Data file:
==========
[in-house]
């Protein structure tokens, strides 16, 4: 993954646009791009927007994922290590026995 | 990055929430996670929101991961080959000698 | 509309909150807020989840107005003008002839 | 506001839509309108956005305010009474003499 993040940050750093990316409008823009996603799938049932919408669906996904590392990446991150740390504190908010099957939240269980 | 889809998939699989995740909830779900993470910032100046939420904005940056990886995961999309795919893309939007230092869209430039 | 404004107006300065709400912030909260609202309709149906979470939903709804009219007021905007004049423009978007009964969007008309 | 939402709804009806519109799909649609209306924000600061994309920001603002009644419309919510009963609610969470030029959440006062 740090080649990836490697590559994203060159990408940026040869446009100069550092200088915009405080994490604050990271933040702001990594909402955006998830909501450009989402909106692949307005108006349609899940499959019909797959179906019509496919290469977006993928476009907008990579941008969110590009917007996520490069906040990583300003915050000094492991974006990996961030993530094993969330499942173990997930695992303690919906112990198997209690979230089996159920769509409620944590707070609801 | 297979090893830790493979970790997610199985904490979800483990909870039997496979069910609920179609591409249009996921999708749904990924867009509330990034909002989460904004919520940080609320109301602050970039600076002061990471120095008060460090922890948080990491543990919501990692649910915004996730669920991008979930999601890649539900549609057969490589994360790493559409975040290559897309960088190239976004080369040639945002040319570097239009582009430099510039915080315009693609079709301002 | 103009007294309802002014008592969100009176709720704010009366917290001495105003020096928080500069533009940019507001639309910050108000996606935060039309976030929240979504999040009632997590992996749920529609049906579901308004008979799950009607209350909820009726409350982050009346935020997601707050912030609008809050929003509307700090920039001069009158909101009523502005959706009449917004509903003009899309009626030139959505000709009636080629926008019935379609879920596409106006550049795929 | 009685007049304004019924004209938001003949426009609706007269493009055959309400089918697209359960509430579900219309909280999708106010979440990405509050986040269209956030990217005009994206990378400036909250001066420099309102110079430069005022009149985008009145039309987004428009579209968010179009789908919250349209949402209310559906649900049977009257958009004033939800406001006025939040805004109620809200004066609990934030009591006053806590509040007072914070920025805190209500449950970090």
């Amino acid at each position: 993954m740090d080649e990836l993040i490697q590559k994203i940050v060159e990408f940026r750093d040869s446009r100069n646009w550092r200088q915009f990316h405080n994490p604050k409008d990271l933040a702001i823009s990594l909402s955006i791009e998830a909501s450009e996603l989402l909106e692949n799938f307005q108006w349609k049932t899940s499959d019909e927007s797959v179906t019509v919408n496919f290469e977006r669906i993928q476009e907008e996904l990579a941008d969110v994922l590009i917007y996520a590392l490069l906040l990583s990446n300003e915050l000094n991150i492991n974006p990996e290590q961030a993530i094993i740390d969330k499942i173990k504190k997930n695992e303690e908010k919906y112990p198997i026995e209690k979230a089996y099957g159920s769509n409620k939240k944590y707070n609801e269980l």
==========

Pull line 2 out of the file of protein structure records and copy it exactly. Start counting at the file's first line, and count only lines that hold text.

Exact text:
């Protein structure tokens, strides 16, 4: 993954646009791009927007994922290590026995 | 990055929430996670929101991961080959000698 | 509309909150807020989840107005003008002839 | 506001839509309108956005305010009474003499 993040940050750093990316409008823009996603799938049932919408669906996904590392990446991150740390504190908010099957939240269980 | 889809998939699989995740909830779900993470910032100046939420904005940056990886995961999309795919893309939007230092869209430039 | 404004107006300065709400912030909260609202309709149906979470939903709804009219007021905007004049423009978007009964969007008309 | 939402709804009806519109799909649609209306924000600061994309920001603002009644419309919510009963609610969470030029959440006062 740090080649990836490697590559994203060159990408940026040869446009100069550092200088915009405080994490604050990271933040702001990594909402955006998830909501450009989402909106692949307005108006349609899940499959019909797959179906019509496919290469977006993928476009907008990579941008969110590009917007996520490069906040990583300003915050000094492991974006990996961030993530094993969330499942173990997930695992303690919906112990198997209690979230089996159920769509409620944590707070609801 | 297979090893830790493979970790997610199985904490979800483990909870039997496979069910609920179609591409249009996921999708749904990924867009509330990034909002989460904004919520940080609320109301602050970039600076002061990471120095008060460090922890948080990491543990919501990692649910915004996730669920991008979930999601890649539900549609057969490589994360790493559409975040290559897309960088190239976004080369040639945002040319570097239009582009430099510039915080315009693609079709301002 | 103009007294309802002014008592969100009176709720704010009366917290001495105003020096928080500069533009940019507001639309910050108000996606935060039309976030929240979504999040009632997590992996749920529609049906579901308004008979799950009607209350909820009726409350982050009346935020997601707050912030609008809050929003509307700090920039001069009158909101009523502005959706009449917004509903003009899309009626030139959505000709009636080629926008019935379609879920596409106006550049795929 | 009685007049304004019924004209938001003949426009609706007269493009055959309400089918697209359960509430579900219309909280999708106010979440990405509050986040269209956030990217005009994206990378400036909250001066420099309102110079430069005022009149985008009145039309987004428009579209968010179009789908919250349209949402209310559906649900049977009257958009004033939800406001006025939040805004109620809200004066609990934030009591006053806590509040007072914070920025805190209500449950970090």